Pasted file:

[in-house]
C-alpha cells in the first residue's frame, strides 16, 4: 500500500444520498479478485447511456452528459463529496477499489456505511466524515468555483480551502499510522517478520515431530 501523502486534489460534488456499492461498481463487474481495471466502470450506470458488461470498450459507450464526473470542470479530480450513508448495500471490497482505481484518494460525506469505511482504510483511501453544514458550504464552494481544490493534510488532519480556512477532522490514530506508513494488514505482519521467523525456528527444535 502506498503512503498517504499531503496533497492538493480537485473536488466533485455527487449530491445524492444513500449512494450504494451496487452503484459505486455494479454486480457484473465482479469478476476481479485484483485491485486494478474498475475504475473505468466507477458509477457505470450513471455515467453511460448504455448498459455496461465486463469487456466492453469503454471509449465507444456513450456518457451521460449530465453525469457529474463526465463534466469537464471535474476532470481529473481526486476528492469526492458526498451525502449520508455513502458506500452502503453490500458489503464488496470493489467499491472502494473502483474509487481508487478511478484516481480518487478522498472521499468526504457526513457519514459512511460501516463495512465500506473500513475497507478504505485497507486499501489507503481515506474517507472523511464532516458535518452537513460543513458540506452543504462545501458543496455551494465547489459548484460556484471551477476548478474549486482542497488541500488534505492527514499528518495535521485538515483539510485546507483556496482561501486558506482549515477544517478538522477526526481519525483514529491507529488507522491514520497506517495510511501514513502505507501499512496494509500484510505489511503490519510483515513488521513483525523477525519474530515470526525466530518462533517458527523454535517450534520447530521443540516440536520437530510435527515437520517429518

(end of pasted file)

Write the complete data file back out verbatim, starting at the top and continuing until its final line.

[in-house]
C-alpha cells in the first residue's frame, strides 16, 4: 500500500444520498479478485447511456452528459463529496477499489456505511466524515468555483480551502499510522517478520515431530 501523502486534489460534488456499492461498481463487474481495471466502470450506470458488461470498450459507450464526473470542470479530480450513508448495500471490497482505481484518494460525506469505511482504510483511501453544514458550504464552494481544490493534510488532519480556512477532522490514530506508513494488514505482519521467523525456528527444535 502506498503512503498517504499531503496533497492538493480537485473536488466533485455527487449530491445524492444513500449512494450504494451496487452503484459505486455494479454486480457484473465482479469478476476481479485484483485491485486494478474498475475504475473505468466507477458509477457505470450513471455515467453511460448504455448498459455496461465486463469487456466492453469503454471509449465507444456513450456518457451521460449530465453525469457529474463526465463534466469537464471535474476532470481529473481526486476528492469526492458526498451525502449520508455513502458506500452502503453490500458489503464488496470493489467499491472502494473502483474509487481508487478511478484516481480518487478522498472521499468526504457526513457519514459512511460501516463495512465500506473500513475497507478504505485497507486499501489507503481515506474517507472523511464532516458535518452537513460543513458540506452543504462545501458543496455551494465547489459548484460556484471551477476548478474549486482542497488541500488534505492527514499528518495535521485538515483539510485546507483556496482561501486558506482549515477544517478538522477526526481519525483514529491507529488507522491514520497506517495510511501514513502505507501499512496494509500484510505489511503490519510483515513488521513483525523477525519474530515470526525466530518462533517458527523454535517450534520447530521443540516440536520437530510435527515437520517429518